Abu Dis, occupied West Bank – Just outside of Jerusalem lies Abu Dis, a small village which US President Donald Trump’s Middle East plan has earmarked as the new capital of a future Palestinian state.
Referred to as a suburb by its residents, Abu Dis is part of the Jerusalem governorate, but lies outside the municipal limits of the city.
Its population of around 20,000 residents is separated from the Old City by Israel’s eight-metre high illegal separation wall and cut off from surrounding areas by large Israeli settlements, also illegal.
Although a historic town, it lacks cultural and religious significance for Palestinians who regard Jerusalem as the only capital for their future state and a cradle of civilisations for its significance in all three Abrahamic faiths: Islam, Christianity and Judaism.
“Palestinians will never accept Abu Dis as their capital,” said 75-year-old Khaled Muhsin, a resident of the village.
“Jerusalem is our capital, not theirs (the Israelis),” he said pointing across the separation wall and towards Jerusalem.
Trump introduced the idea of a new capital as part of the US recognition of Palestinians’ right to a state of their own.
According to the 181-page document unveiled in the White House on Tuesday, the new capital would include areas east and north of the separation wall, “including Kafr Aqab, the eastern part of Shuafat and Abu Dis, and could be named Al Quds”.
But for 70-year-old Ali Mansour, a resident of Abu Dis, the US plan was “a joke”.
“Abu Dis is a little village. Who on earth could think of it as the capital of Palestine?” he asked. “Not even a child would accept this.”
Mansour’s family was displaced in 1948 from areas a village that is now part of Israel. “Jerusalem is simply a red line for us,” he said.
Even the town’s mayor said he had no aspiration to make Abu Dis into a new Palestinian capital.
“We completely reject the idea. Abu Dis is just a suburb to the east of Jerusalem. We have no aspiration to be the capital of Palestine,” Ahmad Abu Hilal told Al Jazeera from his office in the municipality which sits next to the Abu Dis University, one of the few significant sites in the otherwise featureless town.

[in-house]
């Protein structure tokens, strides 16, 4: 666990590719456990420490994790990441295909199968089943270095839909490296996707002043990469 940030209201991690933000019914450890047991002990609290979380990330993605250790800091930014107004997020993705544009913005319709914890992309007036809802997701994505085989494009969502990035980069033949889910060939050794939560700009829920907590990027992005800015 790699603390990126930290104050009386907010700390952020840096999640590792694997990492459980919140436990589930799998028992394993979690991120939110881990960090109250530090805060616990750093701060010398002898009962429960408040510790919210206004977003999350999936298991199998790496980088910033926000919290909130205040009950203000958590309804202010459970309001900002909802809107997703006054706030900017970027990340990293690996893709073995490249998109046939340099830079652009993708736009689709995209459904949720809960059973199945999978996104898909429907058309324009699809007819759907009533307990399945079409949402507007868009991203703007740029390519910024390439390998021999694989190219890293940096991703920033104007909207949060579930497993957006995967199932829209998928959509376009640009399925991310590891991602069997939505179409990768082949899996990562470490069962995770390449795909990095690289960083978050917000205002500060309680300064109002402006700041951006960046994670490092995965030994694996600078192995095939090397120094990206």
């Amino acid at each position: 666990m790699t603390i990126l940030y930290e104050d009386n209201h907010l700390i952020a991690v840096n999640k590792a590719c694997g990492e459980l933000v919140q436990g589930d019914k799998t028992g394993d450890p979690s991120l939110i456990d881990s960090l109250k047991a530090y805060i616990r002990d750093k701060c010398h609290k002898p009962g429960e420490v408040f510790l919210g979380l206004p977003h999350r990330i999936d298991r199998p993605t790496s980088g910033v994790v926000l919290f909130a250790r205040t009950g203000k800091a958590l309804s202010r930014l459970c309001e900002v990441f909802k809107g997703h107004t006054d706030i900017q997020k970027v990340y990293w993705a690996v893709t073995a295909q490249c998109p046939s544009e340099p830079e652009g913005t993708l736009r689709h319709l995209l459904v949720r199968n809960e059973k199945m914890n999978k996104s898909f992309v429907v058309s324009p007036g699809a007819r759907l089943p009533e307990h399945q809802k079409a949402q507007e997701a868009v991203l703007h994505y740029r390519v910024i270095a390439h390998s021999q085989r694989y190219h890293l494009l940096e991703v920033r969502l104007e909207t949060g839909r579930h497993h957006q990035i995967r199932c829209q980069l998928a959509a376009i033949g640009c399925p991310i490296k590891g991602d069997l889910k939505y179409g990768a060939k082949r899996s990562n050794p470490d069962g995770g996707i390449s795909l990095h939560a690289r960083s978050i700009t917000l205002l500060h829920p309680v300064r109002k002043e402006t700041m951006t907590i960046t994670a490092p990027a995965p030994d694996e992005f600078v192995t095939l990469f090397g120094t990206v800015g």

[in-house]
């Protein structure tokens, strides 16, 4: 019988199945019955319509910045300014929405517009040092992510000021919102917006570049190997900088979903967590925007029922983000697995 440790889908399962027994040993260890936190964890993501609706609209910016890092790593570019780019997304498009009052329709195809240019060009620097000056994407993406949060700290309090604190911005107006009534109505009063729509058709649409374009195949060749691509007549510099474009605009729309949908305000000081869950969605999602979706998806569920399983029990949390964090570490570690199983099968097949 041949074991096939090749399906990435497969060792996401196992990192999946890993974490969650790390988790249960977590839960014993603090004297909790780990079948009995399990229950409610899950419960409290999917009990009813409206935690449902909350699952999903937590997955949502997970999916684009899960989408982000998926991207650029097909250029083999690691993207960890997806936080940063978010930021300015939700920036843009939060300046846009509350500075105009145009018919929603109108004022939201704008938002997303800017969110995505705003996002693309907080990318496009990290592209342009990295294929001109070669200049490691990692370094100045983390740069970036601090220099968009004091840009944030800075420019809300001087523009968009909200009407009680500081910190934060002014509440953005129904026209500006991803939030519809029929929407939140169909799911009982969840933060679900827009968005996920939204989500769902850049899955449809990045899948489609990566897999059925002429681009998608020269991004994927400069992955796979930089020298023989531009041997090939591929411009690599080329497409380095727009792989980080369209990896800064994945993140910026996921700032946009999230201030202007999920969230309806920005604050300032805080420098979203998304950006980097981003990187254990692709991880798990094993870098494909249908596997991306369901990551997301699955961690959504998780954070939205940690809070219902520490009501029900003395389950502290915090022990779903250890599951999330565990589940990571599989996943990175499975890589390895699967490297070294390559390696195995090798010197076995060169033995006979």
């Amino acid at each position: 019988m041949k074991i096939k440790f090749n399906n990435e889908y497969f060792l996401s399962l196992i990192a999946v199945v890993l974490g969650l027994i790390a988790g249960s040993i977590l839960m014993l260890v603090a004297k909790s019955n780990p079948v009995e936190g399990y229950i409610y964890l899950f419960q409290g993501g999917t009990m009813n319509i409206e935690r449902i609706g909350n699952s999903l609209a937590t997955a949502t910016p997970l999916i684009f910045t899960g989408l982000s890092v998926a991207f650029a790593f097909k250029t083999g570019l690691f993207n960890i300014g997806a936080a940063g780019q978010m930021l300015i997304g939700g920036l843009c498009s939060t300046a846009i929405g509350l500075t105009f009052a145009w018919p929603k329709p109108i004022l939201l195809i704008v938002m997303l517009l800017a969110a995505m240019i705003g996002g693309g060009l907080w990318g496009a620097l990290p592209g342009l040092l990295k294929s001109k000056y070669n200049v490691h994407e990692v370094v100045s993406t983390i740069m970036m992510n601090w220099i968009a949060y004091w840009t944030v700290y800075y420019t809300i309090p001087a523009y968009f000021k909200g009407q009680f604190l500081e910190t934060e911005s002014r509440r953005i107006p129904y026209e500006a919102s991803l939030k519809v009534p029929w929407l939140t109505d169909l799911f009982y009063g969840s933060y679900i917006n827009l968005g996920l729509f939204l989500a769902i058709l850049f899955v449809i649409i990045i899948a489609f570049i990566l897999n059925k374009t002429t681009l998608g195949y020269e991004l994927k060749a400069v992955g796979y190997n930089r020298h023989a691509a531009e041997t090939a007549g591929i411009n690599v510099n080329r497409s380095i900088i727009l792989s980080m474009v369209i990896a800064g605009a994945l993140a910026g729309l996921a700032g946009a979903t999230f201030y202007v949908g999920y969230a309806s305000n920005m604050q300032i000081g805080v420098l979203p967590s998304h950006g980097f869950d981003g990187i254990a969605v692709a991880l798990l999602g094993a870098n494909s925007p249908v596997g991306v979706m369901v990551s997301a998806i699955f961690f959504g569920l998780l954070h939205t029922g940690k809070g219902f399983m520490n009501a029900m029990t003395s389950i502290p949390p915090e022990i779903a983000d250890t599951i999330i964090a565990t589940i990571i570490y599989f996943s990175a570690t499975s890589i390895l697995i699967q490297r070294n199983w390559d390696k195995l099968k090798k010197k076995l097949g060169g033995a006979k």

Farah Hilmy, a 25-year-old student at the university which often uses the separation wall to show films during the summer, told Al Jazeera: “Proposals to make Abu Dis the capital will always fail because Jerusalem cannot be replaced.”
While Trump introduced the idea of a new Palestinian capital as part of an eastern Jerusalem, residents and experts say they were shocked by the confusion it created since Abu Dis lies outside the boundaries of the historic city.
“Abu Dis is a small historic suburb that lies to the east of Jerusalem,” said Jamal Amro, a historian specialising in Jerusalem. “It is part of the governorate of Jerusalem, but sits outside the city itself.”
Even for the Israelis, Abu Dis is outside the municipal city limits drawn out after their occupation of East Jerusalem in 1967.
Under the Oslo Accords, signed by the Palestine Liberation Organization and Israel in 1993 and 1995, Abu Dis became part of the occupied West Bank‘s Area B, which comprises about 21 percent of the West Bank and falls under the Palestinian Authority’s (PA) control in matters related to education, health and economy.
The area remains under full Israeli security control, with the separation around it further isolating the lonely town’s residents from the main city.
“The separation wall has taken over thousands of kilometres of our lands in Abu Dis. It divided our families and separated us from our lands and from reaching Jerusalem,” Atef Erekat, 55, told Al Jazeera.
“Abu Dis is a little prison.”
‘Jerusalem is our only capital’
Trump’s plan to create a new Palestinian capital in Abu Dis has roots that go back to the 1990s when the suburb was proposed as a new base for the Palestinian Parliament.
The building was never opened, which according to Amro, highlighted Palestinians’ strong rejection to the idea.
“Proposals to move the PA’s parliament to Abu Dis all failed because the suburb is insignificant and isolated from Jerusalem by the separation wall and cut off from other areas by settlements on all sides,” said Amro, pointing towards Ma’ale Adomim, one of Israel’s largest illegal settlements near Jerusalem.
Standing next to the now derelict and abandoned building, kindergarten manager Karima Hishma, 45, said no matter how hard the US and Israel tried, Abu Dis will remain irrelevant.
“They tried for many years to give Abu Dis some importance, but none of it worked. Jerusalem is our only capital,” said Hishma.
Palestinian officials leading negotiations during the Oslo Accords had envisioned East Jerusalem, which comprises the Al-Aqsa compound, as an un-negotiable capital for any future Palestinian state.
But according to Trump’s plan, the compound built in the eighth century and regarded by Muslims as the third holiest site in Islam after Mecca and Medina, would be under Israeli control.
Hani Halabi, a 34-year-old activist and resident of Abu Dis summed up what Jerusalem meant for Palestinians.
“Jerusalem is the historic capital of Palestine. It is where Al-Aqsa and the Church of Holy Sepulchre are,” said Halabi. “Nothing can change that in our hearts and minds.”